In response to innumerable reports and articles analyzing the effect of the nurse shortage on American healthcare institutions, it seems as though everyone wants to get into medical staffing. Whether it’s starting up a new staffing service or trying to cross over into the new segment, most entrepreneurs are eager to enter the industry by dabbling with temporary nurse placement.
It’s true that temporary nurses make up the majority of the healthcare staffing industry’s revenue volumes. According to Staffing Industry Analysts Inc.’s 2004 estimates, approximately 70 percent of the $11.2 billion healthcare staffing industry volumes could be attributed to nurse staffing. (See figure 1). However, top industry analysts warn that nursing may not be the best route to take if you’re considering a way to break into the healthcare staffing business.
Even though there is now and there will continue to be a high demand for nurses well into the future, analysts warn that the market is already extremely saturated with vendors, and getting involved with it is not as easy as one may think. Can you imagine the heightened level of competition that exists between temporary nurse staffing agencies today? In fact, most of these nurse staffing businesses are struggling to find ways to set themselves apart from their competition. In the last issue of Recruiting and Staffing Solutions, I discussed how some of these agencies are choosing to become JCAHO compliant to give their company a competitive advantage. Another way to get ahead of your competitors is to create a unique niche in the market and perfect it.
The United States’ aging population will have an effect on all segments of the healthcare staffing business, from nurses to locum tenens to allied health. Some critics contend that it’s the latter two growing and relatively untapped segments that are the key to a successful entrance into the medical staffing industry. (See figure 2). Allied health especially offers more specialization, less competition and extremely lucrative growth opportunities.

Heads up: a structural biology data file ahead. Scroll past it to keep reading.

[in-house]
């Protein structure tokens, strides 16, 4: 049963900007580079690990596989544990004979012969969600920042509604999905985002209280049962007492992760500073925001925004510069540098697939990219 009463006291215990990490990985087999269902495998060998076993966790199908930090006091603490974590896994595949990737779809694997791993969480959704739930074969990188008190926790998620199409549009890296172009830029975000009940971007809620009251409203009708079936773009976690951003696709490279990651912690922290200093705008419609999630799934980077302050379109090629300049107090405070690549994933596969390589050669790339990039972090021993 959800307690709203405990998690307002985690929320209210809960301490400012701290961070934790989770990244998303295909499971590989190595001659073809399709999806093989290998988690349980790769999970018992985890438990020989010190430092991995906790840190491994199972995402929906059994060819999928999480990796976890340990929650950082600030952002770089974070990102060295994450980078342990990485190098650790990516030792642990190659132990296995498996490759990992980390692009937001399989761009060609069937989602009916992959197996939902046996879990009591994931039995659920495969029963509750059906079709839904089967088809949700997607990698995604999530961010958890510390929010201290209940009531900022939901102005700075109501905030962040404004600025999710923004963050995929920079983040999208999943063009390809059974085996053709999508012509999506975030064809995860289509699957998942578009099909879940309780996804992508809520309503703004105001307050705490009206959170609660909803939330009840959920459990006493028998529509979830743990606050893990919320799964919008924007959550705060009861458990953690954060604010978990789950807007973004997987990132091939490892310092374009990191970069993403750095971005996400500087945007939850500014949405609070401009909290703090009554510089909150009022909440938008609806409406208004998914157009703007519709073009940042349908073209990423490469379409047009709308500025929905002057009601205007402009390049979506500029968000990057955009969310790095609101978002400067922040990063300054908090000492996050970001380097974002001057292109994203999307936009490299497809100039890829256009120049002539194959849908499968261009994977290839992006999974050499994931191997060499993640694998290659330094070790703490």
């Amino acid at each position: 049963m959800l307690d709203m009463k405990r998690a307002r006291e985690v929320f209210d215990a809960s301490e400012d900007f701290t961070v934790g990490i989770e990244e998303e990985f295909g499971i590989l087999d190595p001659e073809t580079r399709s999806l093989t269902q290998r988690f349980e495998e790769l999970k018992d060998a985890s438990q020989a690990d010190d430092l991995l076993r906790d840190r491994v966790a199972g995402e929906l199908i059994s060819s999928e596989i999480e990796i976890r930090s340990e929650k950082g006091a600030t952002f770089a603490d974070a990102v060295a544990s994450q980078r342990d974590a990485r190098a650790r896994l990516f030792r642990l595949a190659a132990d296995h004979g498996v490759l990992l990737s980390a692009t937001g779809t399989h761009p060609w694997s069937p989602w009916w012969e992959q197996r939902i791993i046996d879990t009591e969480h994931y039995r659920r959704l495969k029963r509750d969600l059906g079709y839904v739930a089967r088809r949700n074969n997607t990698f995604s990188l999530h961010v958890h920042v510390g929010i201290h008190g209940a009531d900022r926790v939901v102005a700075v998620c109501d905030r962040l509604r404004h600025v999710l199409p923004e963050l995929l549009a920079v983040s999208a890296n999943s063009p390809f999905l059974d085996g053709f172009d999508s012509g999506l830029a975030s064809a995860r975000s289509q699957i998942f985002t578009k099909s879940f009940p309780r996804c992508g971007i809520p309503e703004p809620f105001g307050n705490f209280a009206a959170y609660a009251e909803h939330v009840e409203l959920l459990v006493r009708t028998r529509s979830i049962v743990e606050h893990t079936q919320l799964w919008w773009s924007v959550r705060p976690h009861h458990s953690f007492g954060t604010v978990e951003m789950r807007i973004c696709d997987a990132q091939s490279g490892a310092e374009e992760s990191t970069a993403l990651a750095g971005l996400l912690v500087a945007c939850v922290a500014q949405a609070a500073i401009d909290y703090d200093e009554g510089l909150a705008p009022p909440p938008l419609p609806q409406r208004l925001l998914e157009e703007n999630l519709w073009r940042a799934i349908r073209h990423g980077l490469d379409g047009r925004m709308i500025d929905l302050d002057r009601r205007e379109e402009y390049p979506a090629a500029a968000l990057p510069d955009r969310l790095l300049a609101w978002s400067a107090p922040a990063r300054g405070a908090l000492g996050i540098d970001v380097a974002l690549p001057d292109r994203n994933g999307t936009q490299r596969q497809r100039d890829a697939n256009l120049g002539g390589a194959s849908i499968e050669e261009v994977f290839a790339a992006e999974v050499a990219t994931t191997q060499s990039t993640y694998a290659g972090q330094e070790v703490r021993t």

The definition of an allied health professional is any kind of specialist in the medical field other than a nurse or a doctor. Examples of allied health professionals include physician assistants, pharmacists, surgical technicians, radiology and ultrasound technologists, and rehabilitation therapists to name a few. According to a report by the Bureau of Labor Statistics, the good news about the allied health industry is that 13 of the top 30 largest projected percentage increases in employment from 2000-2010 are allied health professions. Personal and home care aides, medical assistants, physician assistants, home health aides, and physical and occupational therapist aides are among the 13 “hot sectors.”
Interestingly enough, even though there is high growth projections in the allied health industry, vacancy rates are rampant and rising. The National Center for Healthcare Workforce Analysis reported that 70 percent of hospitals were having difficulty recruiting imaging techs from 1990-2001. In addition, surveys conducted by the American Society of Health-System Pharmacists and the American Society of Therapeutic Radiology and Oncology revealed that 2,800 hospitals’ pharmacist positions were unfilled and 1,800 radiation therapist positions were empty in 2003. Healthcare providers like hospitals and clinics are desperate to get these positions filled, and they will look to the medical staffing industry to help them fill the vacancies. So the door is wide open for staffing companies who are willing to enter the unique niche of supplying allied health professionals to medical institutions.
Think of it this way: an allied health company who specializes in staffing physical therapists at local hospitals will not have nearly as much competition as the general temporary nurse staffing agency that is going after the same hospitals as the other 50 agencies in their area. So whether you are thinking about starting a healthcare staffing company or you are thinking about adding it to your staffing repertoire, try to fill a specialized niche by choosing to staff allied health professionals.
*Reprinted fromRecruiting and Staffing Solutions Magazine